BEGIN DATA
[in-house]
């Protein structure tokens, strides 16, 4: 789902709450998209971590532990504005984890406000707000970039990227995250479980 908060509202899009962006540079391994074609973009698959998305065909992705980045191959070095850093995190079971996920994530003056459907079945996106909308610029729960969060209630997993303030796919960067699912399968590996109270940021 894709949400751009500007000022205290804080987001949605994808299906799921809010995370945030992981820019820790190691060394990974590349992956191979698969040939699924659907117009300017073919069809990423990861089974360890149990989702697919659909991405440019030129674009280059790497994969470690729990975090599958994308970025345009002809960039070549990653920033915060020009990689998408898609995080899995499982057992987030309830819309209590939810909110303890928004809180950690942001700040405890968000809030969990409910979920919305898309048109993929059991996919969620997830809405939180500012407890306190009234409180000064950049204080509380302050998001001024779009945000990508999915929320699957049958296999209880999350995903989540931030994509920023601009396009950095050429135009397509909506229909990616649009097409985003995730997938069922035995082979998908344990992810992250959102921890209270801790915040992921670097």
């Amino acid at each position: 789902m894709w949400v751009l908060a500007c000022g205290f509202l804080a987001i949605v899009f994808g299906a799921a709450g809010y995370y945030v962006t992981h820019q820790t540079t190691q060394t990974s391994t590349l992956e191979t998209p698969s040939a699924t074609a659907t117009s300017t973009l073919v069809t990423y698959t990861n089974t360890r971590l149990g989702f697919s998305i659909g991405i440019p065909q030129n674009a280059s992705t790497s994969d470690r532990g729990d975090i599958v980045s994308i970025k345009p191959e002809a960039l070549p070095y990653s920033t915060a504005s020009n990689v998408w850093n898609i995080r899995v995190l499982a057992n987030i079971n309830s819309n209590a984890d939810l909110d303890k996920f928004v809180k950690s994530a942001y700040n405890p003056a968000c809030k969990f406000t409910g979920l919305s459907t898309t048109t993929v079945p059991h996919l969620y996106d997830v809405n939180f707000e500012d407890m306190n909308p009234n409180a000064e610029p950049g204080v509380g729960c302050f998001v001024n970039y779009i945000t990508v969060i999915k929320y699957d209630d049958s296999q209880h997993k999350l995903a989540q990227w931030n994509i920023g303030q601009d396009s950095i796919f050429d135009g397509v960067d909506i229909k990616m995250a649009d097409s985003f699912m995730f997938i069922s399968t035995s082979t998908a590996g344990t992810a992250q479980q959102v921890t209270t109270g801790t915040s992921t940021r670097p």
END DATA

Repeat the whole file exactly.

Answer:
[in-house]
């Protein structure tokens, strides 16, 4: 789902709450998209971590532990504005984890406000707000970039990227995250479980 908060509202899009962006540079391994074609973009698959998305065909992705980045191959070095850093995190079971996920994530003056459907079945996106909308610029729960969060209630997993303030796919960067699912399968590996109270940021 894709949400751009500007000022205290804080987001949605994808299906799921809010995370945030992981820019820790190691060394990974590349992956191979698969040939699924659907117009300017073919069809990423990861089974360890149990989702697919659909991405440019030129674009280059790497994969470690729990975090599958994308970025345009002809960039070549990653920033915060020009990689998408898609995080899995499982057992987030309830819309209590939810909110303890928004809180950690942001700040405890968000809030969990409910979920919305898309048109993929059991996919969620997830809405939180500012407890306190009234409180000064950049204080509380302050998001001024779009945000990508999915929320699957049958296999209880999350995903989540931030994509920023601009396009950095050429135009397509909506229909990616649009097409985003995730997938069922035995082979998908344990992810992250959102921890209270801790915040992921670097």
């Amino acid at each position: 789902m894709w949400v751009l908060a500007c000022g205290f509202l804080a987001i949605v899009f994808g299906a799921a709450g809010y995370y945030v962006t992981h820019q820790t540079t190691q060394t990974s391994t590349l992956e191979t998209p698969s040939a699924t074609a659907t117009s300017t973009l073919v069809t990423y698959t990861n089974t360890r971590l149990g989702f697919s998305i659909g991405i440019p065909q030129n674009a280059s992705t790497s994969d470690r532990g729990d975090i599958v980045s994308i970025k345009p191959e002809a960039l070549p070095y990653s920033t915060a504005s020009n990689v998408w850093n898609i995080r899995v995190l499982a057992n987030i079971n309830s819309n209590a984890d939810l909110d303890k996920f928004v809180k950690s994530a942001y700040n405890p003056a968000c809030k969990f406000t409910g979920l919305s459907t898309t048109t993929v079945p059991h996919l969620y996106d997830v809405n939180f707000e500012d407890m306190n909308p009234n409180a000064e610029p950049g204080v509380g729960c302050f998001v001024n970039y779009i945000t990508v969060i999915k929320y699957d209630d049958s296999q209880h997993k999350l995903a989540q990227w931030n994509i920023g303030q601009d396009s950095i796919f050429d135009g397509v960067d909506i229909k990616m995250a649009d097409s985003f699912m995730f997938i069922s399968t035995s082979t998908a590996g344990t992810a992250q479980q959102v921890t209270t109270g801790t915040s992921t940021r670097p």